This post goal is to talk a little about Mocking, and how to do that (hopefully well) in Python. These are the main topics of this article, have fun!
- Are you mocking me, what is mock?
- Mocking use cases
- How to mock in Python?
Are you mocking me, what is mock?
Mocking is basically to abstract some part of your code (function call, variable, API request, system call, …) and instead of calling the real thing, just pretend that it is there and it works correctly.
Why do you want this?
Mocking is mainly used in unit testing, why do we run unit tests? To be more confident that some particular and well-defined part of you code is working as it should. But what if part A of the code, that you’re interested in testing with unit tests, has a dependency with complex part B, you definitely don’t want the unit test testing the complex part B but mainly the part A, and complex part B will have its own unit tests, right? So how can we abstract complex part B? That’s right, Mocking it!!!
“In short, mocking is creating objects that simulate the behavior of real objects.” 
Mocking use cases
There’s a lot of valid use cases for Mocking, all of the ones I’ll say are related to unit tests because it is the mainly general use case for Mocking.
- As I said in the last section, a good reason to mock a part of your code is in order to maintain unit tests isolated and concise. It’s not a good thing to have a unit test that tests a lot of things at once. You’re probably will prefer to break this big unit test in smaller ones, and mock can offer a cool way to do it!
- Sometimes part of the code you want to test is just not working as it should (not ready yet, unstable, for some reason not available, failing), mocking in this case, is a good thing, because you can test the already stable part of the code.
- To actually run some part of the code can be too costly or have some side effect not desired (API requests, create files, writing in files, system calls), so mocking can really help you test the code without worrying with these.
- Test unpredictable code, good unit tests are always executed expecting the same values, random values can be mocked to avoid randomness in the unit tests.
- Mock a certain complex object that you don’t really need to have it entirely, you can mock only the parts that interest you in the context.
- And many more cases….
Important: Mocking is very powerful, but do it “the right way” is not that simple and involves practice and experience, a lot Mocking (especially bad mocking) can actually make your unit tests less effective.
How to mock in Python?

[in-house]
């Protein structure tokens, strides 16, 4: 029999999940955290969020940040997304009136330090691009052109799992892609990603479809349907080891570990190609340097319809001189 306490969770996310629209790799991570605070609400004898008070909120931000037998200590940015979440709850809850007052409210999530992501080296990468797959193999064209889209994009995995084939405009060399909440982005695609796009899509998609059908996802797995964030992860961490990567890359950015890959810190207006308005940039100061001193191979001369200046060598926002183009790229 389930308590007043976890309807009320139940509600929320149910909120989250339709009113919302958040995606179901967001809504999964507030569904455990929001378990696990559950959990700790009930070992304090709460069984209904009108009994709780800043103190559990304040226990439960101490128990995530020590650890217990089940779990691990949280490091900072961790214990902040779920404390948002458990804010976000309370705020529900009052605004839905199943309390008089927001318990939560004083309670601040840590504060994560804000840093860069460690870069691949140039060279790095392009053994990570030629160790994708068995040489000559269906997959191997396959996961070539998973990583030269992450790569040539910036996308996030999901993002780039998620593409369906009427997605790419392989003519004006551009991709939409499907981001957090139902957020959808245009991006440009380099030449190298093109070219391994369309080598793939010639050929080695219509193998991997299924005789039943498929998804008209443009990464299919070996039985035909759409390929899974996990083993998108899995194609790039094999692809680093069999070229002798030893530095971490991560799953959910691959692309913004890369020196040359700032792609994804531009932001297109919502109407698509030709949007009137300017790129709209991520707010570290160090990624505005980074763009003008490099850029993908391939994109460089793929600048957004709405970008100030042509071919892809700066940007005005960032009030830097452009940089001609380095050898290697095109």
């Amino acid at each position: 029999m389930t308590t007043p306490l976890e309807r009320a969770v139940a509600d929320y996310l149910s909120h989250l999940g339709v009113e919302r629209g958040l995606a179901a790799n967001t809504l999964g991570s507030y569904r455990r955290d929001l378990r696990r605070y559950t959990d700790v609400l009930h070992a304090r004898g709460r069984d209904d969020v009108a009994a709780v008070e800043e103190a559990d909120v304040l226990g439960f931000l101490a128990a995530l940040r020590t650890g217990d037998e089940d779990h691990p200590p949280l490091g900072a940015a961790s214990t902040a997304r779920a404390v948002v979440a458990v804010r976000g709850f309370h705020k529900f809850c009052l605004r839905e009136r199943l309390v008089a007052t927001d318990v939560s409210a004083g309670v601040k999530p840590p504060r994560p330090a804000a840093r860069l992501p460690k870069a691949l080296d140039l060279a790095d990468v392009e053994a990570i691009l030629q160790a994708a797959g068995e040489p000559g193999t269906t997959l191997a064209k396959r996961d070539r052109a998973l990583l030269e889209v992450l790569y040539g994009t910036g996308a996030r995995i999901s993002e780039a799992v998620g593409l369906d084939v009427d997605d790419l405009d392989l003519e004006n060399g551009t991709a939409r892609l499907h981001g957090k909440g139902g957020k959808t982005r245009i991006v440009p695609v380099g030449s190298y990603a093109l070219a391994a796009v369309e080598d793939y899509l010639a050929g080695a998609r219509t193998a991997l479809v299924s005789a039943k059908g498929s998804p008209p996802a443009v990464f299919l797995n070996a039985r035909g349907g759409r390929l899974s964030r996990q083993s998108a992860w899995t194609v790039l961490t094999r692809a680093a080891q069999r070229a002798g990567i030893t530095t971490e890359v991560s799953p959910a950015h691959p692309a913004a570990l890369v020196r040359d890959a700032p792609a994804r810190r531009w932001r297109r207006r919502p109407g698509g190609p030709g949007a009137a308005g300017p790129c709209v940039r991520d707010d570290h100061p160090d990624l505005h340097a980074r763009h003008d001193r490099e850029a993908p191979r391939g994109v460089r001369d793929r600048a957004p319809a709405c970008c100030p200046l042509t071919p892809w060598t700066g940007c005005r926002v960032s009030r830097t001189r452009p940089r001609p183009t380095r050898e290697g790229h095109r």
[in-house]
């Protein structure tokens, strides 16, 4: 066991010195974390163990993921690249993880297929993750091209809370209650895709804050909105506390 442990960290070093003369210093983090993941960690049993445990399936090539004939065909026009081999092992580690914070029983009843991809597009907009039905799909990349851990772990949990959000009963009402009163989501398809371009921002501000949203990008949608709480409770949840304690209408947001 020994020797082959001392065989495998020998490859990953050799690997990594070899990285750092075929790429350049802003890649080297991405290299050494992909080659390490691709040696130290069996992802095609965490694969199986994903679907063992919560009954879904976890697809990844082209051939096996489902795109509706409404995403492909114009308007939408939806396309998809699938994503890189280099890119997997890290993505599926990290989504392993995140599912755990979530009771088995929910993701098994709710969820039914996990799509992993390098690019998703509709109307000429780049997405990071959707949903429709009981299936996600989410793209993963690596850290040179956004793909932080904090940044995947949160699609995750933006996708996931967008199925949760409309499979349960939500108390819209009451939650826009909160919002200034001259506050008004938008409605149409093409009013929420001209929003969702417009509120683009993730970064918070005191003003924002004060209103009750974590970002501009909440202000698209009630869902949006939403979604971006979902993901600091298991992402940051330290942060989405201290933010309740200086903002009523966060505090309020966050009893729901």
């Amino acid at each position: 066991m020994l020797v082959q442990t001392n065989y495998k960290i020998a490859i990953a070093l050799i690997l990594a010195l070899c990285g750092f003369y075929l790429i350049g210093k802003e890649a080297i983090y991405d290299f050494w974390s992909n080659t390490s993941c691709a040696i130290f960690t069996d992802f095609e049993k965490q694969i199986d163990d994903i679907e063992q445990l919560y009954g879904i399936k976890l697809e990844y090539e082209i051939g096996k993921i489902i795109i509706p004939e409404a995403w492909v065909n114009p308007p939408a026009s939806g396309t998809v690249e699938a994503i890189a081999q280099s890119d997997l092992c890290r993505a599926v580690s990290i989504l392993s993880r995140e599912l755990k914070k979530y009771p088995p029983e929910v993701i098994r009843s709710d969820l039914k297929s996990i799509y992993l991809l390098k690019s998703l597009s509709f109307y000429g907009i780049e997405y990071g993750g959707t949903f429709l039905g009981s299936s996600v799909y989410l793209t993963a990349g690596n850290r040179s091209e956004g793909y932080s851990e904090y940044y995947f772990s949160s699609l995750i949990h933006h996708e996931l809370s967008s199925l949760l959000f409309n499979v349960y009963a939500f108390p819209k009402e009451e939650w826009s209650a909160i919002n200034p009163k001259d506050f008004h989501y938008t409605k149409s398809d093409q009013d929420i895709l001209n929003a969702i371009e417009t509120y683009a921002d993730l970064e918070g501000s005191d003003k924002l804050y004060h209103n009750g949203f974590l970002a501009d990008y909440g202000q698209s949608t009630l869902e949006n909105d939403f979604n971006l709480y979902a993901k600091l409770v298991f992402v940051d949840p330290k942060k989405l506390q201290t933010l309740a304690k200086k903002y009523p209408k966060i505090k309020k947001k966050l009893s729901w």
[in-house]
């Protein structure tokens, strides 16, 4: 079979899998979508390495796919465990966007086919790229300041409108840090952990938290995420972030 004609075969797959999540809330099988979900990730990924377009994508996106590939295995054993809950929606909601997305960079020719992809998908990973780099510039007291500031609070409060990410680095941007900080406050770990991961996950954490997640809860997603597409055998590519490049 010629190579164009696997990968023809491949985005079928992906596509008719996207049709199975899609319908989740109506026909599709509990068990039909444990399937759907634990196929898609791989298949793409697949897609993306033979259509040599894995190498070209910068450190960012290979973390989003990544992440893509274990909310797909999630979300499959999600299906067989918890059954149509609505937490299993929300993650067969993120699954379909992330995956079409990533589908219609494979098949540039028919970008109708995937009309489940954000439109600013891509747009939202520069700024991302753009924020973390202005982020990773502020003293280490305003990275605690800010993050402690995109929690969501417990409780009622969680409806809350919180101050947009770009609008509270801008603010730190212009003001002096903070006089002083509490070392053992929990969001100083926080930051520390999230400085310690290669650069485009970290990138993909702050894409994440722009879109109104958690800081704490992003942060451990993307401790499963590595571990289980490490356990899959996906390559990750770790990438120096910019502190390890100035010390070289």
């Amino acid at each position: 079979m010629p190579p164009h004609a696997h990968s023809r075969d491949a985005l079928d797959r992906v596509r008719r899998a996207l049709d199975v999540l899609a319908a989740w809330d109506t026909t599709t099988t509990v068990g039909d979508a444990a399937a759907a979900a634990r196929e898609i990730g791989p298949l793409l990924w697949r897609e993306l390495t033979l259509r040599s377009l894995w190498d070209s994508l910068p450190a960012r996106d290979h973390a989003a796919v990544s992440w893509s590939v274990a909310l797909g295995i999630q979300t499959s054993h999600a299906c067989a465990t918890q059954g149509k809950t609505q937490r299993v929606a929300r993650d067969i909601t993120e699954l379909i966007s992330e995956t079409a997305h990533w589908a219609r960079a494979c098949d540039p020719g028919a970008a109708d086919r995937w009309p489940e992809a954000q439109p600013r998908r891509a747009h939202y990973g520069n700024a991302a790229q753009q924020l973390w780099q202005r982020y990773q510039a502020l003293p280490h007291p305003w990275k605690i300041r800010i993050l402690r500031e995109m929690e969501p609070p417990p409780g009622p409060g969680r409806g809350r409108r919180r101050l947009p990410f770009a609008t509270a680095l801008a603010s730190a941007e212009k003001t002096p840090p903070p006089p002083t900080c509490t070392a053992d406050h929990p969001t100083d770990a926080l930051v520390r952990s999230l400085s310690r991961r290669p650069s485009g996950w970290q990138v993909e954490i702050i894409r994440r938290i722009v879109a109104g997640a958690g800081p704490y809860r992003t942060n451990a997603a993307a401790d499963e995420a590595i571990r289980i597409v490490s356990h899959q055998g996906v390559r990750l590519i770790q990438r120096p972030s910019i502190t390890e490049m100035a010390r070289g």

> Using the mock package .
Whatcan you do with the mock package?
- Pretend to be anything you want!
import mock anything = mock.Mock(return_value=3) print anything() # 3
“Mock is a flexible mock object intended to replace the use of stubs and test doubles throughout your code”. The Mock Class can be used to repeat basically anything in the code, in the example above it represents s function that returns 3. Other useful things you can define for the Mock objects are:
“side_effect: A function to be called whenever the Mock is called. See the
side_effectattribute. Useful for raising exceptions or dynamically changing return values. If side_effect is an iterable then each call to the mock will return the next value from the iterable.”
“return_value: The value returned when the mock is called. By default this is a new Mock (created on first access). “
“name: If the mock has a name then it will be used in the repr of the mock. This can be useful for debugging. The name is propagated to child mocks.”
An alternative for Mock Class is MagicMock, “
MagicMock is a subclass of
Mock with default implementations of most of the magic methods. You can use
MagicMock without having to configure the magic methods yourself.”
- Pretend to be a particular thing (object, function, call, …)
from mock import create_autospec def any_function(a, b, c): pass mock_function = create_autospec(any_function, return_value='unicorn') print mock_function(1, 2, 3) # returns 'unicorn' mock_function.assert_called_once_with(1, 2, 3) print mock_function('wrong arguments') # error
mock.create_autospec method creates a functionally equivalent instance to the provided class. What this means, practically speaking, is that when the returned instance is interacted with, it will raise exceptions if used in illegal ways.”
from mock import patch class SomeClass(object): def __init__(self): pass @patch('__main__.SomeClass') def function(mock_class): return mock_class is SomeClass print function()
patch() as function decorator, creating the mock for you and passing it into the decorated function”. patch() will replace the class (or method) by a magicMock